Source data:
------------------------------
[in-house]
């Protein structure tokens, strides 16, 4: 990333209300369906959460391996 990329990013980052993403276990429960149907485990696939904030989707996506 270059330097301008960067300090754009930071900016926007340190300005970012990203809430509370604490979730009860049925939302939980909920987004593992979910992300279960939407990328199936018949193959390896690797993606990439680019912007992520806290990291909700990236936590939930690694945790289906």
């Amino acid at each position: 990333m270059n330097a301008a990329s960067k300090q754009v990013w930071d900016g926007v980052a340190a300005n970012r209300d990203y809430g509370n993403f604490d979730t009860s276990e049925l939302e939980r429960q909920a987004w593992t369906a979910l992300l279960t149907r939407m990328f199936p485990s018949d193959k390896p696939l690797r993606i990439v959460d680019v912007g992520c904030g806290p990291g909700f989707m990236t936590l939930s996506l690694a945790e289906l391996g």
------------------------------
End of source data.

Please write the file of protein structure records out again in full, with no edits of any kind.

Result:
[in-house]
């Protein structure tokens, strides 16, 4: 990333209300369906959460391996 990329990013980052993403276990429960149907485990696939904030989707996506 270059330097301008960067300090754009930071900016926007340190300005970012990203809430509370604490979730009860049925939302939980909920987004593992979910992300279960939407990328199936018949193959390896690797993606990439680019912007992520806290990291909700990236936590939930690694945790289906």
């Amino acid at each position: 990333m270059n330097a301008a990329s960067k300090q754009v990013w930071d900016g926007v980052a340190a300005n970012r209300d990203y809430g509370n993403f604490d979730t009860s276990e049925l939302e939980r429960q909920a987004w593992t369906a979910l992300l279960t149907r939407m990328f199936p485990s018949d193959k390896p696939l690797r993606i990439v959460d680019v912007g992520c904030g806290p990291g909700f989707m990236t936590l939930s996506l690694a945790e289906l391996g």